Perl Troubleshooting

This is a collection of fixes for various issues I’ve had with Perl.  Feel free to add any of your Perl tips here.  I will move this to a wiki page if it gets too big.

All Perl scripts fail with error message “Compilation failed in require at…*.pm did not return true at …”

Unable to install packages on Debian with error message “Perl may be unconfigured”

Both of these issues stem from corrupted Perl modules.  Debian must have perl to perform practially any task.  You must fix perl before you can get Debian to cooperate.

Check out where perl is searching for its perl modules using “perl -V”.  You will get a long list of output similar to this.  At the end will the the order of directories that perl looks for its modules by default.

# perl -V
Summary of my perl5 (revision 5 version 10 subversion 1) configuration:

        . . .  {skipped for brevity } ...
  Built under linux
  Compiled at Mar  6 2013 15:32:40

Check each of those directories in order for the *.pm module file specified the error message.  Most likely there is an issue with the module file in one of the earlier directories – maybe it is 0 Bytes or corrupted.  Even if you have a good verison of the module file in a directory that is searched afterwards, Perl will still crap out, since it found the module file in an earlier directory and can’t read it.  Either clear the earlier directory or copy the good version of the file into the earlier directory.  You will most likely need to be root to do this.

Your system might have gotten into this state after disk failure / disk errors.  Also, you  may have various module versions compiled with different settings.  Try to avoid mixing CPAN and Debian perl module installs – PerlMonks advises against mixing CPAN and Debian perl module installs.

CPAN module fails to install because test fails even though make is successful

You can force a module install in the CPAN shell with “force install My::Module”.

cpan[1]> force install Log::Fast

Unable to Install CPAN Modules because root user home directory is full

If anyone has ever successfully installed CPAN modules locally, tell me your secret.  I always get compiler issues or “unable to connect to internet” issues.  I usually just install CPAN globally as root.  If your root user home directory is full or you are unable to write to it for some reason, you can change the root cpan directory to another directory with more disk space by using the CPAN shell command:

thuy@jabba:~$ cpan

cpan shell -- CPAN exploration and modules installation (v1.960001)
Enter 'h' for help.

cpan[1]> o conf cpan_home                                
    cpan_home          [/home/thuy/.cpan]
Type 'o conf' to view all configuration items

cpan[2]> o conf cpan_home /home/thuy/newcpanfolder
    cpan_home          [/home/thuy/newcpanfolder]
Please use 'o conf commit' to make the config permanent!

cpan[3]> o conf commit
commit: wrote '/home/thuy/.cpan/CPAN/'

Other CPAN configurations that you can set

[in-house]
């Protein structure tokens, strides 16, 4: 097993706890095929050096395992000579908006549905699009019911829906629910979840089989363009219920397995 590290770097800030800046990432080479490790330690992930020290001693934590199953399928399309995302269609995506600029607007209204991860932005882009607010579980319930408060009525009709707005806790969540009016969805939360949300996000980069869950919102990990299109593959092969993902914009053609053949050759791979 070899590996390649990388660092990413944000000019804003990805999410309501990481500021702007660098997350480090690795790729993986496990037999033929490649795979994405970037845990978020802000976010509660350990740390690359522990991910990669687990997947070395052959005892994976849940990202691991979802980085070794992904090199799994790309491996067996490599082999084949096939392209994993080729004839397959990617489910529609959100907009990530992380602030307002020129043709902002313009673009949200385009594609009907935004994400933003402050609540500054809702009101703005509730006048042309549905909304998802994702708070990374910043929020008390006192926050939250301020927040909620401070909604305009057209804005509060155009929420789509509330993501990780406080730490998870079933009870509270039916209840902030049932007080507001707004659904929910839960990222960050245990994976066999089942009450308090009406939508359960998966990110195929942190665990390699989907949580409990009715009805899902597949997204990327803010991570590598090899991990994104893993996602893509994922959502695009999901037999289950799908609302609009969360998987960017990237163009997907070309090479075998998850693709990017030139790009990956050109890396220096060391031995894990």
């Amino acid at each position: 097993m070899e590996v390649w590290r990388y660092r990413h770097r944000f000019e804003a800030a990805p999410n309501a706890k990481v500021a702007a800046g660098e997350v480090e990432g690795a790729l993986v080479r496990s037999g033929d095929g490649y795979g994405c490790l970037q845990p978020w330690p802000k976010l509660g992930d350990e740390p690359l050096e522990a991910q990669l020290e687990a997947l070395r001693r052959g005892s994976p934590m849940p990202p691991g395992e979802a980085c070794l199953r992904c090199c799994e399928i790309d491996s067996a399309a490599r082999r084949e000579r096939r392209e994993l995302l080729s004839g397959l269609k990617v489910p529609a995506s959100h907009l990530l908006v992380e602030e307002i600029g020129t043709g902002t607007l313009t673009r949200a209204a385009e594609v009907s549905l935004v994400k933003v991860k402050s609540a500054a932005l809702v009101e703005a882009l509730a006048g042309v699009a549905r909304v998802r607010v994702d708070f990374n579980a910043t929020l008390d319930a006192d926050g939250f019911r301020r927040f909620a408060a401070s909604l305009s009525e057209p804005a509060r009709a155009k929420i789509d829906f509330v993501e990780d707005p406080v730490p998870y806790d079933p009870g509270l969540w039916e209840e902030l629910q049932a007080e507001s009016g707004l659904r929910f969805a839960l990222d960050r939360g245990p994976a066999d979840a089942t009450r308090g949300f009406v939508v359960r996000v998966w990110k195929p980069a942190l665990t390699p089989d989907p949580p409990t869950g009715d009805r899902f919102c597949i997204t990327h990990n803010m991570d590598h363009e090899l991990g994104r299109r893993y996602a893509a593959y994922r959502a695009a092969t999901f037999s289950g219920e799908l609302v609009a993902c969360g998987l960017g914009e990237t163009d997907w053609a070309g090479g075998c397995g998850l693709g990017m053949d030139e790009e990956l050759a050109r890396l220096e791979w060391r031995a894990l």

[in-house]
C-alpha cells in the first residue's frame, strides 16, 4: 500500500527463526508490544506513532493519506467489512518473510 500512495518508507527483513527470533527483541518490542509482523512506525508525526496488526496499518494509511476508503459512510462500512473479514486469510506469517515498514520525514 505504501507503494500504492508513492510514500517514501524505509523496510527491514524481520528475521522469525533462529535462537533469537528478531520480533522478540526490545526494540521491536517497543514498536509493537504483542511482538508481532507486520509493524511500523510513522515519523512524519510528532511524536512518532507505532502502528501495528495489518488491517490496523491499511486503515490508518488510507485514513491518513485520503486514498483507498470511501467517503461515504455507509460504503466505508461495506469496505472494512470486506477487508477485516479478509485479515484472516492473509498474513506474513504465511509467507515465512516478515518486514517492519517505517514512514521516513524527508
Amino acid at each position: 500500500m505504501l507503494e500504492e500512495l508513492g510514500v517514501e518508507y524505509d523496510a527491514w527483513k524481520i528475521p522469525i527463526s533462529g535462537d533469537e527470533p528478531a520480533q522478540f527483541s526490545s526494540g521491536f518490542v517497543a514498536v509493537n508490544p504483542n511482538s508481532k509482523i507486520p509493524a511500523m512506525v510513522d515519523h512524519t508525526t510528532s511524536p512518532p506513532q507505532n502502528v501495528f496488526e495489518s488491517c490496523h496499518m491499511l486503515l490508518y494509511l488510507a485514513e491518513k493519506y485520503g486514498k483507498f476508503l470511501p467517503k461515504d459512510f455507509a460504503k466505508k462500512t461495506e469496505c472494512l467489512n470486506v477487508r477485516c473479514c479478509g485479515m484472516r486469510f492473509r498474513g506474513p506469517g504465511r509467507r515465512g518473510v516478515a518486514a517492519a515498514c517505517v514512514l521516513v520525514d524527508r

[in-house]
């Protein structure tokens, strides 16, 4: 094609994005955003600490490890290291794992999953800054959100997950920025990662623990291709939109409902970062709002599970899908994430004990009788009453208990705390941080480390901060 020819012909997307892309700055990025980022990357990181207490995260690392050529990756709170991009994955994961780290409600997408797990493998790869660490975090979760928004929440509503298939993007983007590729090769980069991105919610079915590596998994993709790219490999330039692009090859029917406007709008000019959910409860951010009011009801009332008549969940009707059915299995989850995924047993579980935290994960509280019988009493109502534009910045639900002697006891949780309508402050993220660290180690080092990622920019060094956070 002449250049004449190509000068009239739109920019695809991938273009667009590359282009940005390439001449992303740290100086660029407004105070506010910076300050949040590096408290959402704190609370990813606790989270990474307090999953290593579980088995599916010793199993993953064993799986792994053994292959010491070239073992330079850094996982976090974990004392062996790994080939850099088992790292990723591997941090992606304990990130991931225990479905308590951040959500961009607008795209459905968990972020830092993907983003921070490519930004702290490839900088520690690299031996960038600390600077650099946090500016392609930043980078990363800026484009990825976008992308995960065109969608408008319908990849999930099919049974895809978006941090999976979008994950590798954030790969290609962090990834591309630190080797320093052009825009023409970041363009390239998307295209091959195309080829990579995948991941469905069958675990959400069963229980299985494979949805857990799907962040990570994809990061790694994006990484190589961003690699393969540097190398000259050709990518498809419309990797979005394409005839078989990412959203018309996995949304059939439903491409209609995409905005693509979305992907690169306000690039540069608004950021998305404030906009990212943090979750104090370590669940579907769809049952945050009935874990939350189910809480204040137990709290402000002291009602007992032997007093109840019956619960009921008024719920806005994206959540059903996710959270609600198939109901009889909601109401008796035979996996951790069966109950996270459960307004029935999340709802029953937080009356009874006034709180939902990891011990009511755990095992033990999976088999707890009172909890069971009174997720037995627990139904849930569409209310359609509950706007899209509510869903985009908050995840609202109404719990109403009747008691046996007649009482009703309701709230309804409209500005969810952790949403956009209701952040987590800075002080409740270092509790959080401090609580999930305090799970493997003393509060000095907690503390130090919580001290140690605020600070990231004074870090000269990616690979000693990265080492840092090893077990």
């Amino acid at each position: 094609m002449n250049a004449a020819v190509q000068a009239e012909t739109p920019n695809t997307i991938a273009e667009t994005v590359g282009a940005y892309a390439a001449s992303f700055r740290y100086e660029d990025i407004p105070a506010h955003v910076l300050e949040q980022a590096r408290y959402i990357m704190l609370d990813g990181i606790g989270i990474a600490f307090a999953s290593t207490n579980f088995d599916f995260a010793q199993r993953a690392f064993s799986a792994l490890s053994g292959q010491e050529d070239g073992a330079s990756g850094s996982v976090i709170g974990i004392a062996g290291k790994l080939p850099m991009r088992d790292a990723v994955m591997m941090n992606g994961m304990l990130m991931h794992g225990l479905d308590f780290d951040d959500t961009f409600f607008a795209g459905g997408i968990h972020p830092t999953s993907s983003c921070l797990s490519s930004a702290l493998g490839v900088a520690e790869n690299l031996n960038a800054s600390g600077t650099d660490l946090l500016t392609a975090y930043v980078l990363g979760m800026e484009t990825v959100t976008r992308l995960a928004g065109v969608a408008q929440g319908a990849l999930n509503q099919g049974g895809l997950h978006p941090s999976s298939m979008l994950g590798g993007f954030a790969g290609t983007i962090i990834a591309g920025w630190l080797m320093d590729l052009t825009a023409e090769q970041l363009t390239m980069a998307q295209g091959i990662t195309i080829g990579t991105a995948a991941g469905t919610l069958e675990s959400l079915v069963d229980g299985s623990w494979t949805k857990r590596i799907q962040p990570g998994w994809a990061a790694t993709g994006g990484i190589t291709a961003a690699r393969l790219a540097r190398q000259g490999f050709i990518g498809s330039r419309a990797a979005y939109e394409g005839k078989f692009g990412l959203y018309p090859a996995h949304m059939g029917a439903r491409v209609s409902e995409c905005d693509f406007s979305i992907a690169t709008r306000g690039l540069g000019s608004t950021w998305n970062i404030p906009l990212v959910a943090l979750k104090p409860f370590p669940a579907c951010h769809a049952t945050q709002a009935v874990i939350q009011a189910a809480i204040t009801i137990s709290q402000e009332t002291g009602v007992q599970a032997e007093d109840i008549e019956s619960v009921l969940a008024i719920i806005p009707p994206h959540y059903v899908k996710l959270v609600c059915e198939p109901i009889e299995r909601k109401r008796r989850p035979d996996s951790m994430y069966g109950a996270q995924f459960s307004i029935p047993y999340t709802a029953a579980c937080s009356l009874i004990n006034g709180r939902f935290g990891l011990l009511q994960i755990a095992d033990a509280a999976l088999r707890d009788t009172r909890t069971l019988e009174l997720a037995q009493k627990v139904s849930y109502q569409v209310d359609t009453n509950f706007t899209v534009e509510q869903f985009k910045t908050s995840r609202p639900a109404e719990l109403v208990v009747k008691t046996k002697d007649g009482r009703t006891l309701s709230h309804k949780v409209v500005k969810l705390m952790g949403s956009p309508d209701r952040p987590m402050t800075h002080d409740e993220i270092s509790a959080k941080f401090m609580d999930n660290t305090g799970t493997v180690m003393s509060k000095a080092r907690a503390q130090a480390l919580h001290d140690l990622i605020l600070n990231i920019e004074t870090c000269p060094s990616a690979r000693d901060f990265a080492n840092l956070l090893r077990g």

CPU Performance:  Hashes versus CPAN Set modules

Use hashes for set operations on scalars whenever you can. CPAN modules for set operations (finding intersections, differences, unions, etc) between unique sets of scalars make your code easier to follow, but are insanely slow due to Perl’s overhead for object oriented method calls. I found that I got a speed up of 2 to 10 x when I used hashes instead of Set::Scalar.

However, if you need to perform set operations on objects and you need to invoke methods on those objects afterwards, use Set::Object CPAN module instead of hashes.  When you put an object into a hash as a key, perl converts object reference key to string and there is no way to convert the string back to an object reference.

Memory Usage

Say you want to store the contents of your 1 MB file into an array or a hash in Perl.  Perl auto-grows the memory reserved for arrays and hashes in an exponential fashion.    As the actual amount of data stored grows, the memory required by your program grows much faster.  Your 1MB file might end up costing 1GB in memory even though only 1 MB of data is actually stored.  Some people say to estimate your perl program memory consumption, multiply the expected size of your data by 10 – 20 x.

I have not been able to find a way to stop perl’s array/hash auto-grow.  Even explicitly intializing arrays and hashes with the maximum size of the data doesn’t stop the auto-grow.

Perl Multithreading

Perl does not have lightweight threads.  For every thread you launch a complete copy of all the variables from the parent process is made.  Further, none of those variables are shared between threads unless you use the very complicated and heavyweight threads::shared module.  If you are short on RAM, keep this in mind.

If you are not sure whether to use fork (launch child process from parent process) or threads (launch child threads from parent process ), figure out how you want your parent to talk to your children.  If you want your children to be asynchronous and there is no data to pass from child to parent, then use fork.  If you want your parent to wait until your children are done and you want your children to pass data back to the parent, then use threads.